Finest Hour 162

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Arts: A Provenance-Rich Churchill Painting

Finest Hour 162, Spring 2014

Page 64

By Richard C. Marsh

“The Cathedral, Hackwood Park,” 1930s, from the Estate of Mrs. T.S. Eliot


Widely admired for its brilliant use of light and color, “The Cathedral, Hackwood Park,” was sold as lot #379 at a Christie’s London auction on November 20th, 2013. The seller was the Estate of Valerie Eliot, widow of T.S. Eliot. The selling price including buyer’s premium was £362,500 ($584,350).

The provenance is impressive, extending beyond T.S. Eliot. Churchill painted this arboreal scene at Hackwood House, Hampshire, the home of his friend Lord Camrose after 1935. The house was earlier leased by Lord Curzon. Camrose, owner of The Daily Telegraph and a good friend of the Churchills, led the postwar drive to raise the money to purchase and endow Chartwell, so the Churchills could live out their lives there, whence it passed to the National Trust. “The Cathedral, Hackwood Park” was a gift from Churchill to Camrose, and remained in that family until sold by the estate of the Second Viscount Camrose at Christie’s in June 1999. Valerie Eliot, the purchaser, spent £41,100 including buyer’s premium, equivalent to $68,340 at the time.
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Churchill Proceedings – “Fearful Colonials” or Smart Ones? – Canada Between the British and American Empires

Finest Hour 162, Spring 2014

Page 55

29TH INTERNATIONAL CHURCHILL CONFERENCE, TORONTO, ONTARIO, 12 OCTOBER 2012

By Warren F. Kimball


ABSTRACT

Canadians valued their independence even while cherishing their special political relationship to Britain and the Empire. With Churchill’s Britain the major ally, Canada tended to be subsumed in Anglo-American negotiations over the conduct of the war, a pattern that alternately pleased and annoyed wartime Canadian Prime Minister Mackenzie King, who projected a world role for Canada as the most important member of the British Commonwealth. Because Canadians sought, within the clear limitations of their economic and military strength, to play a global role during and after the war, hemispheric organizations and structures [which FDR promoted] held no appeal.*

Churchill from 1939 through 1945 subordinated Canada to the Anglo-American alliance that, along with the Soviet Union, defeated Nazi Germany. In his wonderful way, Sir Winston blithely assumed—a dangerous act for leaders—that the Empire would support the mother country. He was wrong to a greater degree than he expected about the Indians and the Irish, but not about the Canadians.
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The Churchill Centre Twenty Years On

Finest Hour 162, Spring 2014

Page 52

“We cannot undo the past, but we are bound to pass it in review in order to draw from it such lessons as may be applicable to the future.…”
—WSC, House of Commons, 16 April 1936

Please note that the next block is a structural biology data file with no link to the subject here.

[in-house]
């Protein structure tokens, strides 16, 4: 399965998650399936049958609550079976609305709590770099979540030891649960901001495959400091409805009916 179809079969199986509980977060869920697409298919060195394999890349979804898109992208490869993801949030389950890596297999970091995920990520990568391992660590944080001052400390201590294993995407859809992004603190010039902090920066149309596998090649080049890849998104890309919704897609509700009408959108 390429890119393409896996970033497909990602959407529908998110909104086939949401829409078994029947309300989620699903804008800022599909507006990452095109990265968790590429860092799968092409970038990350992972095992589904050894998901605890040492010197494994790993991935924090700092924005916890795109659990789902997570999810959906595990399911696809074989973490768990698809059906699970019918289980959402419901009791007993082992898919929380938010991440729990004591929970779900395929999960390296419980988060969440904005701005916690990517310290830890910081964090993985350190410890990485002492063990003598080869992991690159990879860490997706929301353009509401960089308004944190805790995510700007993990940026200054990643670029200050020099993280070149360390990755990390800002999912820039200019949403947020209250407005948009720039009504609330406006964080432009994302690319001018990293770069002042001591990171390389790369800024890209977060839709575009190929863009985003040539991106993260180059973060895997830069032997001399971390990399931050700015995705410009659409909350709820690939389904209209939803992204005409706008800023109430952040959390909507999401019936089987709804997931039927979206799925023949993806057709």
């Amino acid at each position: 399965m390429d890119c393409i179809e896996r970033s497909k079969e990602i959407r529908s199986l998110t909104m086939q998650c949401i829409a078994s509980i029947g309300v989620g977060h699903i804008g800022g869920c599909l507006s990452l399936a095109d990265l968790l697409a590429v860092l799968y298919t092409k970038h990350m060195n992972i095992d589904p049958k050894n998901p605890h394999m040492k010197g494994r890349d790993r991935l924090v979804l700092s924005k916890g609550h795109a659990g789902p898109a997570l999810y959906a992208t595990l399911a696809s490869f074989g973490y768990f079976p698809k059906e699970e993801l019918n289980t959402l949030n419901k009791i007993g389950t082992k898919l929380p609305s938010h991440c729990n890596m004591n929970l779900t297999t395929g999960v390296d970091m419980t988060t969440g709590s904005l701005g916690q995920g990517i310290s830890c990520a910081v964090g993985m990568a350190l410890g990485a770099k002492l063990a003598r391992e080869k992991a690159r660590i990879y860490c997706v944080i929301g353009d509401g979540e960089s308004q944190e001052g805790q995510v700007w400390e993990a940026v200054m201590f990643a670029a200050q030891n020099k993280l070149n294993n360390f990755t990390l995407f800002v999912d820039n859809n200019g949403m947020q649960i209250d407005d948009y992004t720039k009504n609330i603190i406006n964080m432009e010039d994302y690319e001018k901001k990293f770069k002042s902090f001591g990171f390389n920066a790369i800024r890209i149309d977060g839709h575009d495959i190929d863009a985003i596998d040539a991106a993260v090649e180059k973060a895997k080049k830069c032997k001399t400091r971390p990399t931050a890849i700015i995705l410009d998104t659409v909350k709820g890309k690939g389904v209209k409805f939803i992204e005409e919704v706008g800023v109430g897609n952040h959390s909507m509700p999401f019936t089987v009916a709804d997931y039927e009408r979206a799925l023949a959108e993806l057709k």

“The Four Pillars of The Churchill Centre are Publications, Education, Research and Media.”
—Laurence Geller, Chairman, 2007


The Churchill Centre was founded out of the old International Churchill Society at Boston on 26 October 1995 “to inspire leadership, statesmanship, vision and courage through the thoughts, words, works and deeds of Winston Spencer Churchill.” An endowment campaign was begun, through which members known as “Churchill Centre Associates” raised an investment endowment of over $1.3 million. We promised that they would forever be honored by this publication, and their names still appear on the inside front cover. Approaching our 20th anniversary, it seems appropriate to recall the Centre’s many accomplishments since that time and some of the people who have made them possible.

1. Publications: “Books in Association”

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Books, Arts & Curiosities – Real Reason for Dieppe?

Finest Hour 162, Spring 2014

Page 51

By Terry Reardon

One Day in August, by David O’Keefe. Alfred A. Knopf Canada, 496 pages, $35.


Dieppe, in 1941—the largest amphibious raid since Gallipoli in 1915—was a disaster. Troops landed at wrong locations, defences were much heavier than anticipated, and an unexpected naval encounter alerted the defenders. On the beach, Allied troops were sitting ducks for Germans in the surrounding cliffs. Most of the invaders were Canadian: of 4963 Canadians engaged, only 2104 returned to England.

In a wholly new slant to the operation, Quebec professor David O’Keefe spent twenty years examining thousands of historical documents, some only recently released. He provides a thorough insight into British code-breaking at Bletchley and its successes in reading enemy messages. Alas these were from the three-rotor Enigma machine; by late 1941 the Germans had introduced a four-rotor Enigma which brought code-breaking to a halt. O’Keefe therefore contends that the major objective of the Dieppe raid was to steal code books, documents and equipment, known to be in the Dieppe headquarters, which would allow Bletchley Park to regain mastery of the Enigma messages.
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Books, Arts & Curiosities – The Debate in the Air

Finest Hour 162, Spring 2014

Page 50

By Christopher M. Bell

Churchill and his Airmen: Relationships, Intrigue and Policy Making 1914-1945, by Vincent Orange. Grub Street Publishing, 320 pages, $49.99, Kindle edition $10.98, member price $39.95.


Churchill’s relationships with the uniformed leaders of Britain’s three fighting services have always been controversial, although his frequent clashes with generals and admirals have tended to attract more attention than his periodic scrapes with airmen. The air marshals were certainly not exempt from Churchill’s displeasure, as shown here by Vincent Orange, a prolific writer on the Royal Air Force and biographer of leading air marshals. But smoother relations have not always meant less controversy.

It is now widely accepted that Churchill tended to interfere too much with his professional advisers in wartime, but he is also sometimes criticised for not interfering enough—and especially for giving some of his airmen, most notably Hugh Trenchard and Arthur “Bomber” Harris, a relatively free hand. For many critics of Churchill’s leadership in the Second World War, his support for the Royal Air Force in general and the strategic bombing campaign in particular was a serious miscalculation.